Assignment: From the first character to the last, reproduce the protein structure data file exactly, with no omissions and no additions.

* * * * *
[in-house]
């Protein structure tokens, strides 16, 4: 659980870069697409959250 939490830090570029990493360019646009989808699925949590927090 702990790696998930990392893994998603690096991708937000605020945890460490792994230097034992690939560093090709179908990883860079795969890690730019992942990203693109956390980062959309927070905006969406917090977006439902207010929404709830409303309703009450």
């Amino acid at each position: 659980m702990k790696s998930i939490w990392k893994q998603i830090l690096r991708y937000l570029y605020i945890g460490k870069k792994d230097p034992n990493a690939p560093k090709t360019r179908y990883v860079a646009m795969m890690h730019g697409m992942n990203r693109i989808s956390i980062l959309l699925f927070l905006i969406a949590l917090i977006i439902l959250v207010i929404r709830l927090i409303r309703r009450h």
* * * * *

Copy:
[in-house]
């Protein structure tokens, strides 16, 4: 659980870069697409959250 939490830090570029990493360019646009989808699925949590927090 702990790696998930990392893994998603690096991708937000605020945890460490792994230097034992690939560093090709179908990883860079795969890690730019992942990203693109956390980062959309927070905006969406917090977006439902207010929404709830409303309703009450």
């Amino acid at each position: 659980m702990k790696s998930i939490w990392k893994q998603i830090l690096r991708y937000l570029y605020i945890g460490k870069k792994d230097p034992n990493a690939p560093k090709t360019r179908y990883v860079a646009m795969m890690h730019g697409m992942n990203r693109i989808s956390i980062l959309l699925f927070l905006i969406a949590l917090i977006i439902l959250v207010i929404r709830l927090i409303r309703r009450h």